It’s one of the hardest things I’ve ever done.


About Terri S. Vanech

Wife, mother, communications specialist, Jazzercise instructor and recently reunited adoptee. I'm living out loud -- and trying to make it all work -- in midlife. Having a sense of humor sure helps.


12 thoughts on “She’s There. We’re Here. Get Used to it.

  1. Wonderful story. Good luck to Catherine. Love the welcome posters that Hofstra did. Did you rent out her bedroom at the house yet? Oh and did you win the wrestling match with Allen Wrench?

    Posted by John Pontillo | September 2, 2014, 7:42 am
  2. what a lovely tale…and now you only have one child remaining at home, some guy you married 🙂 i hope you’ll both “adjust” well to the new normal, and that you enjoy the new normal oj!! hugs

    Posted by Bob Dorf | September 1, 2014, 8:33 am
  3. Sounds like she’s off on a great start! You’re doing a super job! Now I’m off to keep my two little ones from killing each other…someday too soon I’ll be in your shoes. Thanks for telling your story so beautifully!

    Posted by Jackie | August 31, 2014, 8:41 pm
  4. I read this post while drinking my pulpy orange juice. When our grandson was here, or when we spend time with any of our grandchildren, they drink pulpless. Might as well drink Tang!

    I offer our suggestion to eliminate empty nest — we took in dancers from work. They kept their space neat, cooked for Bill, and sometimes for me, did the laundry, vacuumed, did dishes, mowed the lawn. I didn’t miss our kids much! However, I do miss “the boys” as Bill called them.

    You will get used to the quiet, to knowing that things won’t get eaten, or moved, or left around. I promise!!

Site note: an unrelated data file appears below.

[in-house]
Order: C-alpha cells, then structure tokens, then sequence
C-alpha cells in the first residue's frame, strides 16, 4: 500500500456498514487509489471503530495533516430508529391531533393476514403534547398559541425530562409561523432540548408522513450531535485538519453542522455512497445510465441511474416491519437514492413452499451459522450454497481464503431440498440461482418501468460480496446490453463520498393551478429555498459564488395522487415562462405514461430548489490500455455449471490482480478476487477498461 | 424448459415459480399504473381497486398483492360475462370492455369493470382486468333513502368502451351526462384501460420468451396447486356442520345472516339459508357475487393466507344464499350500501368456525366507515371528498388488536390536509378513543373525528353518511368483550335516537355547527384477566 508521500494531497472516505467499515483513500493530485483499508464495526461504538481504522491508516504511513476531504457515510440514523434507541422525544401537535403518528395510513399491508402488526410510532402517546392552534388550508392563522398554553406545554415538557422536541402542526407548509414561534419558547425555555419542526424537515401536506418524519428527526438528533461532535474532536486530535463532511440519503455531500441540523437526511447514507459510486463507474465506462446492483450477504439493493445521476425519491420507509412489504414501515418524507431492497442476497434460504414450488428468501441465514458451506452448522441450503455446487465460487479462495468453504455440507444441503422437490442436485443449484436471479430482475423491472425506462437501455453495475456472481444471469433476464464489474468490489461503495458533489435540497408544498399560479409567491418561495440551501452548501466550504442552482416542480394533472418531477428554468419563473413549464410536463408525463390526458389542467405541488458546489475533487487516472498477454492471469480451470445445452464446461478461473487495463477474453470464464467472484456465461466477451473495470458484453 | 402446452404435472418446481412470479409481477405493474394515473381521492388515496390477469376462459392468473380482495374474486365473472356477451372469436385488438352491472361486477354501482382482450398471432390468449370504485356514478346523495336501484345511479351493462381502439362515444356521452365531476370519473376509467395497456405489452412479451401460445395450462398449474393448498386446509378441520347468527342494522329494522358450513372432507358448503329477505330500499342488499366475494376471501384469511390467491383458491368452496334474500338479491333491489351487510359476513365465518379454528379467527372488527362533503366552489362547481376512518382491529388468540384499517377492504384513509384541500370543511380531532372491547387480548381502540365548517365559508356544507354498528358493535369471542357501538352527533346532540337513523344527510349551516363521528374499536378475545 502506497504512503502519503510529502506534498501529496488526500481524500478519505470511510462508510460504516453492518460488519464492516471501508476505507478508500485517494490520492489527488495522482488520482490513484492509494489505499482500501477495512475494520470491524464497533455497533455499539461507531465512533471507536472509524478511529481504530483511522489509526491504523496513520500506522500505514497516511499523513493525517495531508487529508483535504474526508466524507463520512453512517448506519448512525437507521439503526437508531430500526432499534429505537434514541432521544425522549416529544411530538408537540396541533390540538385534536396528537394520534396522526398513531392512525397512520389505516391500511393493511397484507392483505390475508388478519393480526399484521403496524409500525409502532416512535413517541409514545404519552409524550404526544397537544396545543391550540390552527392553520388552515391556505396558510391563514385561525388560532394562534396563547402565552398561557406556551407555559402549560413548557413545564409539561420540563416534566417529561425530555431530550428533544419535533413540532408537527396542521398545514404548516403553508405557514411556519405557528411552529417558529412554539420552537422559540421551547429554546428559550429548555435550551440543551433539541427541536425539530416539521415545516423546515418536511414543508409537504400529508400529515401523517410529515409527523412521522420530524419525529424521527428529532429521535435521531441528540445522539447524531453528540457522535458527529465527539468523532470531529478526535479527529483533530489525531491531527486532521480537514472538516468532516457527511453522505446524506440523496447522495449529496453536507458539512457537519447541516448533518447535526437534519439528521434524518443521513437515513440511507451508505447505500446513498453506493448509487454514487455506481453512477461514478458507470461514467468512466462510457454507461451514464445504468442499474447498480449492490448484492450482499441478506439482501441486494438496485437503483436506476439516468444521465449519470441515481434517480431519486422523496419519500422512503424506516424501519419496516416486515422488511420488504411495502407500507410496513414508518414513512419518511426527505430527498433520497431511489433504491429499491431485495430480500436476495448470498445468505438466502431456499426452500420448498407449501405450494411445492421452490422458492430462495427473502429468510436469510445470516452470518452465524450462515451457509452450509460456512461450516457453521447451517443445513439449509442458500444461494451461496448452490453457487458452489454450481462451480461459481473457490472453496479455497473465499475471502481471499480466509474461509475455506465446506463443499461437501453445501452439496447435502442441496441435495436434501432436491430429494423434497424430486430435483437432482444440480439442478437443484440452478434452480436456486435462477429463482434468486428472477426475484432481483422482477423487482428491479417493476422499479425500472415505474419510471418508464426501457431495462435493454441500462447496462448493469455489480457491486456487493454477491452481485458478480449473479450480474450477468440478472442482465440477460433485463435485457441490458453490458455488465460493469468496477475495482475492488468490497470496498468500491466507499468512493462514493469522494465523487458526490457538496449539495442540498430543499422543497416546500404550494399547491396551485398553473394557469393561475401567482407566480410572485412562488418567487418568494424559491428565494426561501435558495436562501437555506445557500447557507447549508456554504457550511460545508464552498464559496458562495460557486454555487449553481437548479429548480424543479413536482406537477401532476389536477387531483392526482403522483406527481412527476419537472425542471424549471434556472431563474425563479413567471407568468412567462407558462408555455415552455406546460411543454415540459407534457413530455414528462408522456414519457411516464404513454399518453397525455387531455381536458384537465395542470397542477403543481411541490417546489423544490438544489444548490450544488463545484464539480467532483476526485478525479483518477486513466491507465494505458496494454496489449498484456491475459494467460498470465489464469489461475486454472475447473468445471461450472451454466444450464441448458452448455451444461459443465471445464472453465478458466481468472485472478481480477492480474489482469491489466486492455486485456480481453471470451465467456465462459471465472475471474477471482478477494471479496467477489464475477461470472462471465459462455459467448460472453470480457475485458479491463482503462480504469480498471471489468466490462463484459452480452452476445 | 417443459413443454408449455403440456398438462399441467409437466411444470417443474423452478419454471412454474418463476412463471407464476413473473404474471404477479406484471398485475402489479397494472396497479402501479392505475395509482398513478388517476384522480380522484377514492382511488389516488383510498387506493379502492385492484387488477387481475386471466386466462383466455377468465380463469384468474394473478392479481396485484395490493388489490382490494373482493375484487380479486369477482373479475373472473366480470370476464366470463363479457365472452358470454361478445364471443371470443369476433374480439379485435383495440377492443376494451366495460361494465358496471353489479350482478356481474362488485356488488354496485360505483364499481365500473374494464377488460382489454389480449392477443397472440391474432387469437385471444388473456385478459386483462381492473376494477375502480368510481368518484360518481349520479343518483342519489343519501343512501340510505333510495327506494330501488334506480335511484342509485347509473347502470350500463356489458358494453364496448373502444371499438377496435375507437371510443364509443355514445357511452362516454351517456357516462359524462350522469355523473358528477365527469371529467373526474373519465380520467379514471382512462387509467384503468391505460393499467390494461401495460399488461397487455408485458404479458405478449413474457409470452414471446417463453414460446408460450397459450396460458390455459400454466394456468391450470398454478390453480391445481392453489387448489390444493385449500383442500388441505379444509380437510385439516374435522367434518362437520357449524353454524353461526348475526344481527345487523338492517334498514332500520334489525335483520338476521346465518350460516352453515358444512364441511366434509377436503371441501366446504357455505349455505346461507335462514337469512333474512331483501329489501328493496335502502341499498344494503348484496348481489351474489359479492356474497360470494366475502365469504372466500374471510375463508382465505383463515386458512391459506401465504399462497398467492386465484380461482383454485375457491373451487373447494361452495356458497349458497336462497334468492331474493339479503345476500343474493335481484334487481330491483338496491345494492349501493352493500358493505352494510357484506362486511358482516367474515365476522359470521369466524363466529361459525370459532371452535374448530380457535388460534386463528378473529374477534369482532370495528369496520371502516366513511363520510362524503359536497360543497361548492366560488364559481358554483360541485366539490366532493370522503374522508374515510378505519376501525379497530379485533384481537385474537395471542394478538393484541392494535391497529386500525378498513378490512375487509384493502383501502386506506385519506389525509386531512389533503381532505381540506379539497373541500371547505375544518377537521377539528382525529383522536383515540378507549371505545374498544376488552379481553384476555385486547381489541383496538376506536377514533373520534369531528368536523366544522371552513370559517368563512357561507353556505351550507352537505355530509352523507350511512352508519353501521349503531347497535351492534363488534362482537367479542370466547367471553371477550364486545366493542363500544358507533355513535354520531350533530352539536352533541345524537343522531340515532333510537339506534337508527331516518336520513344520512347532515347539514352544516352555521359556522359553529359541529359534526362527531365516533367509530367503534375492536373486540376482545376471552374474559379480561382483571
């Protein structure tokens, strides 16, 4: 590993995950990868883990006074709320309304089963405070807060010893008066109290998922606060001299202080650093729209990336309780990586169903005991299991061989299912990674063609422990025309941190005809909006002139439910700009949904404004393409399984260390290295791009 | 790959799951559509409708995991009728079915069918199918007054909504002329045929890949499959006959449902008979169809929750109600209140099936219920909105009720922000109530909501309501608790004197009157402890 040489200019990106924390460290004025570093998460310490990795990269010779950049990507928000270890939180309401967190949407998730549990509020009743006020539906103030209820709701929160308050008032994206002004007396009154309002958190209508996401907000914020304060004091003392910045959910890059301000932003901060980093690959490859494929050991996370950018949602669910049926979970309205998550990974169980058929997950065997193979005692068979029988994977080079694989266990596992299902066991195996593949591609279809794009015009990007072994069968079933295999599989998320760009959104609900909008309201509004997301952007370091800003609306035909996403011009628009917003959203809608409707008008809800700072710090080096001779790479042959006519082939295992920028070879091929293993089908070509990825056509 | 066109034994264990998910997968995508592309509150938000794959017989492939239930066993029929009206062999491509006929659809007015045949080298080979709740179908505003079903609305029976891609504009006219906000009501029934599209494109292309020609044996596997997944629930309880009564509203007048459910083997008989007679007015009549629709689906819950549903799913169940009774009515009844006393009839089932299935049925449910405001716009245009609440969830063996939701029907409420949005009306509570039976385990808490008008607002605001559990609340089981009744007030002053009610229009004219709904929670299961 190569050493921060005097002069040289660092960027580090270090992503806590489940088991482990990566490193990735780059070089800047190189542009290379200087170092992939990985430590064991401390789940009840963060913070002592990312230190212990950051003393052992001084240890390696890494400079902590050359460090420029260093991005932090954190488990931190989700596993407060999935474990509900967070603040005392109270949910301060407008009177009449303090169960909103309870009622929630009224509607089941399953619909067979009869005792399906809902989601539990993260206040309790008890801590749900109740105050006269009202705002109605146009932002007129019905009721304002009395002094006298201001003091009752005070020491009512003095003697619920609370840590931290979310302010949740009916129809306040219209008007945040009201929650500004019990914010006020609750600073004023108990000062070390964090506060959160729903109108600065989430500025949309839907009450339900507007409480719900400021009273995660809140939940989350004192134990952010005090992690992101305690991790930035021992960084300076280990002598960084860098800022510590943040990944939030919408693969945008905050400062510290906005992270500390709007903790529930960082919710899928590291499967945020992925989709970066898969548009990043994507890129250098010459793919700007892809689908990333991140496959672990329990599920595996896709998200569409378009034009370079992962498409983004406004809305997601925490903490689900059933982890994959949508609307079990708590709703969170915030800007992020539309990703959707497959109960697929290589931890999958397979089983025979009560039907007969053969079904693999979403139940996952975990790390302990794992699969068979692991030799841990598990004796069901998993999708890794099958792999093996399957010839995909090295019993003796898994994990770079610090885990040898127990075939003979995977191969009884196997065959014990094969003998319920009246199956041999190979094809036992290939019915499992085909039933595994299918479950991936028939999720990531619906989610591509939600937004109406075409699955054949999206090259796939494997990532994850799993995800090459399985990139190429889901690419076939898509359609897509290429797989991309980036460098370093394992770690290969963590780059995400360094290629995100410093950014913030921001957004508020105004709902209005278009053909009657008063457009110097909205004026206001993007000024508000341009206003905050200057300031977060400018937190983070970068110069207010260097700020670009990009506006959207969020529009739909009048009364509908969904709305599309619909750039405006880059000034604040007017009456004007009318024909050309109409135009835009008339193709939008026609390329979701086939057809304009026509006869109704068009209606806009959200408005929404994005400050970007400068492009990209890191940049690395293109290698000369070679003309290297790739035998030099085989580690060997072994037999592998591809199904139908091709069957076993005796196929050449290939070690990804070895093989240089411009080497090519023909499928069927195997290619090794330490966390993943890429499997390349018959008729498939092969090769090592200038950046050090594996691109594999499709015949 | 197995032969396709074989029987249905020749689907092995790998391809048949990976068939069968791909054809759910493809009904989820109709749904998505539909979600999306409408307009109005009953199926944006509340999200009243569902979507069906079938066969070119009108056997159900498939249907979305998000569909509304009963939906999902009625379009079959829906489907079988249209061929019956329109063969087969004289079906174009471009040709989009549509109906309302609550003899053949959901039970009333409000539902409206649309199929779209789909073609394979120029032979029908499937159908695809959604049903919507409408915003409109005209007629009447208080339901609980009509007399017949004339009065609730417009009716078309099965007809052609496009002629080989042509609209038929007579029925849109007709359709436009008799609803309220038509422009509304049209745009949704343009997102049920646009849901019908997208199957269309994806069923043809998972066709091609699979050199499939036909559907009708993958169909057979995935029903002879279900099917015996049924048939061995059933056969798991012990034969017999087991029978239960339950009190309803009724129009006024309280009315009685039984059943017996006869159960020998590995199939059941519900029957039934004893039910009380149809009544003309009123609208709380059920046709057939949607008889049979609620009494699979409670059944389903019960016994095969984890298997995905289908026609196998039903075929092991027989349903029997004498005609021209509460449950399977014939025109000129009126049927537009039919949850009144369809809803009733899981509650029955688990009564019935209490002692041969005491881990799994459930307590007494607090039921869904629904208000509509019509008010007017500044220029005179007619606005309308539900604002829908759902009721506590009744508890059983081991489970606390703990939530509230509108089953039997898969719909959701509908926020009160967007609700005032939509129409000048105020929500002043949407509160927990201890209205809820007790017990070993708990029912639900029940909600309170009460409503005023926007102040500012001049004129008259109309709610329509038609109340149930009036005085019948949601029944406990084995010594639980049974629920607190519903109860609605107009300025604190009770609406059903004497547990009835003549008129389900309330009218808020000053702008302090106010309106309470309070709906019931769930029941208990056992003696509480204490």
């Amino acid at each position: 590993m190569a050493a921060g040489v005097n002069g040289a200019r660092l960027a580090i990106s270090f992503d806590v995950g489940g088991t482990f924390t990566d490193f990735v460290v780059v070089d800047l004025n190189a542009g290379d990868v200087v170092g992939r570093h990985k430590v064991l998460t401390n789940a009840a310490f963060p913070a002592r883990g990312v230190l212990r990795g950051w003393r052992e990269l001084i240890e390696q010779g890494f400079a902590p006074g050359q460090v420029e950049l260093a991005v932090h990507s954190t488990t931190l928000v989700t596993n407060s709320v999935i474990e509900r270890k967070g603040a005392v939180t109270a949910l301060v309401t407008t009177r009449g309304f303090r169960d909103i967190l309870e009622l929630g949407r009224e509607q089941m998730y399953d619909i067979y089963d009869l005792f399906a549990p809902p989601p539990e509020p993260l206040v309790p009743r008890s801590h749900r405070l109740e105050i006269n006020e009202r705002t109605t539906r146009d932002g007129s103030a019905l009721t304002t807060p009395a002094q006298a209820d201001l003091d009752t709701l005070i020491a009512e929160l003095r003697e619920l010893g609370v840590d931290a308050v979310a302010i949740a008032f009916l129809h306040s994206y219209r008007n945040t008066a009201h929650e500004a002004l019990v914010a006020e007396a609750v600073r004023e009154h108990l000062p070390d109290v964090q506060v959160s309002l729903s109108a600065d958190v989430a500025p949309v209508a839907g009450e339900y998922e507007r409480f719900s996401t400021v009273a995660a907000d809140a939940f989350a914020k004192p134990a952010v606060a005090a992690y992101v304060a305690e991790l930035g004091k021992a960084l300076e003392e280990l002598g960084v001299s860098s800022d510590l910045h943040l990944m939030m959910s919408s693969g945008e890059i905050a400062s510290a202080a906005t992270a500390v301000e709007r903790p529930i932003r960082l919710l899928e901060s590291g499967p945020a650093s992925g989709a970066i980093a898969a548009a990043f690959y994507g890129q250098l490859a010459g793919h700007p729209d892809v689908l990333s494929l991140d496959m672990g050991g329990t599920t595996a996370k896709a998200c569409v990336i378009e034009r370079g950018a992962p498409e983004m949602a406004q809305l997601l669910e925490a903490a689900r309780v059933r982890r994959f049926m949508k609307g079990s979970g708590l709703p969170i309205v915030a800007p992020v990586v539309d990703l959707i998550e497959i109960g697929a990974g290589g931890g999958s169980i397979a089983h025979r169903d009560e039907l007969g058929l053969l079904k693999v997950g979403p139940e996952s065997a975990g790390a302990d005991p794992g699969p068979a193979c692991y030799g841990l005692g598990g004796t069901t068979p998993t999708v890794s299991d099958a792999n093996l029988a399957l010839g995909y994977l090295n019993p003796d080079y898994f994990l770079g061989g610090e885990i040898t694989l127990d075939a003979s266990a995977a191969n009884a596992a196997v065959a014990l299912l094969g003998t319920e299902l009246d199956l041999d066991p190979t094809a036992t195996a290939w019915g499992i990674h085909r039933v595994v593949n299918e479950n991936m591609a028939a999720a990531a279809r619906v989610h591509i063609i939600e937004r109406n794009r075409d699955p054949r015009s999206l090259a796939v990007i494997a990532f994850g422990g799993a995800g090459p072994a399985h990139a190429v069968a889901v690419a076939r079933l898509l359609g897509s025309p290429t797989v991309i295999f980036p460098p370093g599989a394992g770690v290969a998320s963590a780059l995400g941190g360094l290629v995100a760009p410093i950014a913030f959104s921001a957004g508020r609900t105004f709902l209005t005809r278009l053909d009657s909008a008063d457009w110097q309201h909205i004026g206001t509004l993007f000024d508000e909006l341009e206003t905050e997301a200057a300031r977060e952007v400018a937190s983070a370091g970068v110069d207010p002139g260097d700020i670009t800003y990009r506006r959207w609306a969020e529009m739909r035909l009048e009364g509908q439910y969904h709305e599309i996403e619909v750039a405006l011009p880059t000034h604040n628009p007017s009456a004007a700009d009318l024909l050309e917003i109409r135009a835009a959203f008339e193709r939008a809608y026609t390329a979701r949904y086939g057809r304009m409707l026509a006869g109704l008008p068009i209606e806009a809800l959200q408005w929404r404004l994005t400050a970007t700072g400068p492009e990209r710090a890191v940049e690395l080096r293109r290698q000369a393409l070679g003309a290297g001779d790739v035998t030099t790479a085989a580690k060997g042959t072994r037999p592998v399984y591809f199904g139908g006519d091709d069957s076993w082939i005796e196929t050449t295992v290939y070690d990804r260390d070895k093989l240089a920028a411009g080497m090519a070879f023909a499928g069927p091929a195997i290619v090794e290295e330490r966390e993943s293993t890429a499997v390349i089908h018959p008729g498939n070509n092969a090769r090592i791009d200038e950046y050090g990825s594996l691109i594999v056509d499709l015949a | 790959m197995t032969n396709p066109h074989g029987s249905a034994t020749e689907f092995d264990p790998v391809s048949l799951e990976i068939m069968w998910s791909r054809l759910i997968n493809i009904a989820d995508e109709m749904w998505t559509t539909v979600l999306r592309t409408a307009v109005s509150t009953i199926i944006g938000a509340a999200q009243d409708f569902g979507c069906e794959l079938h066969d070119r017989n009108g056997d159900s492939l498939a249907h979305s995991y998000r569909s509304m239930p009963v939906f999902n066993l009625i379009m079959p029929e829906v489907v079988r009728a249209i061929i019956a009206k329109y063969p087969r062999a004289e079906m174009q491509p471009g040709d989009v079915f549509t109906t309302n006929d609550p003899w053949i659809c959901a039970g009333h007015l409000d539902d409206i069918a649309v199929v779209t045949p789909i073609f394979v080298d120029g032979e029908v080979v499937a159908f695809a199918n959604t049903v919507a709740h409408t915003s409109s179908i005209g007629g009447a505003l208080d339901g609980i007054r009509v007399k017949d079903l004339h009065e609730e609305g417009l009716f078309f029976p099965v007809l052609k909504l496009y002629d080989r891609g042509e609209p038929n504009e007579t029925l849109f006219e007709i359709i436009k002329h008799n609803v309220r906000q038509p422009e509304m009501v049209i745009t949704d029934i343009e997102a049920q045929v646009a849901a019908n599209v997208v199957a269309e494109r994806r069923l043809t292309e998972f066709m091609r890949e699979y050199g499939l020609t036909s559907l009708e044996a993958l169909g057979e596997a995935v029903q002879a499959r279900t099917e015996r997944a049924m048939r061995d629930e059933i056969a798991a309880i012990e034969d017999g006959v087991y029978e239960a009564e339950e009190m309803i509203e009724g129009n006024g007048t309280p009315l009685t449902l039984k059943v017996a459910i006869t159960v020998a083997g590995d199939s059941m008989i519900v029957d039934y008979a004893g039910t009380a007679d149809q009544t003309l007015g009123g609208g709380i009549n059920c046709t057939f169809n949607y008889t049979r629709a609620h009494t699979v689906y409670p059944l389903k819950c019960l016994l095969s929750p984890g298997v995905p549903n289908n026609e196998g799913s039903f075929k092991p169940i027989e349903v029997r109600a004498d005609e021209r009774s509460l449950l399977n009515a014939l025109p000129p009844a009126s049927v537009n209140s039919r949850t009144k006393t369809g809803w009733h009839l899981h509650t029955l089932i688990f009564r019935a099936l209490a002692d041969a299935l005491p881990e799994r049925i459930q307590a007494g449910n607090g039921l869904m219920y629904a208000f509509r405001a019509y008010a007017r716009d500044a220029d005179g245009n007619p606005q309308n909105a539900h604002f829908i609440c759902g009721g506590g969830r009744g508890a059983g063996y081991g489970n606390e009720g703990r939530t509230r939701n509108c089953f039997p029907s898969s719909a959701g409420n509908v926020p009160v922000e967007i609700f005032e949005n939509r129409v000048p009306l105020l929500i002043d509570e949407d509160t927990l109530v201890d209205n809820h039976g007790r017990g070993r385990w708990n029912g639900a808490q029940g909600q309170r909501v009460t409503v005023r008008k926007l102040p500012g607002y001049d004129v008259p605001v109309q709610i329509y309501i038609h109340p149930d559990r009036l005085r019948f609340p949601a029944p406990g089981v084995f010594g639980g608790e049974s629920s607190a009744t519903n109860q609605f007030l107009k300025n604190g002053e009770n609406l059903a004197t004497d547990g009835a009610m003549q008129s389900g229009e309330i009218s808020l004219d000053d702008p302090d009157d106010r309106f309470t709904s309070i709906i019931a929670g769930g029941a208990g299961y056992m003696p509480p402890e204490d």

Posted by Karen Waggoner | August 31, 2014, 12:21 pm
  5. Sounds like Catherine has settled in nicely. Reading your post reminded me of the days we dropped our children off to University. It is a difficult transition for us as parents, one that takes time. Like you, the quiet is what I found most difficult to adjust to. Our home was always the home where the kids would hang out, so not only did we miss them, when they left the nest. but all of their friends as well.

    On the weekends they would come home, when they left again, I would go through the “process” all over again. My husband would look at me with a look of , “what is the big deal, they have been doing this for some time now” The only way I could describe it to him was that when they are gone, I am fine. I go about my every day stuff. When they come home with all of their energy, their laughter & their stories, I realise how much I miss their presence in our home. To this day, when they pull out of the driveway, I dive into cleaning mode or go for a bike ride until I readjust. Still doing it after all of these years!

    Posted by Lynn | August 31, 2014, 9:20 am
  6. This is lovely, Terri. You summed up the surreal experience of this huge life transition. Thinking of you!

    Posted by momshieb | August 31, 2014, 9:06 am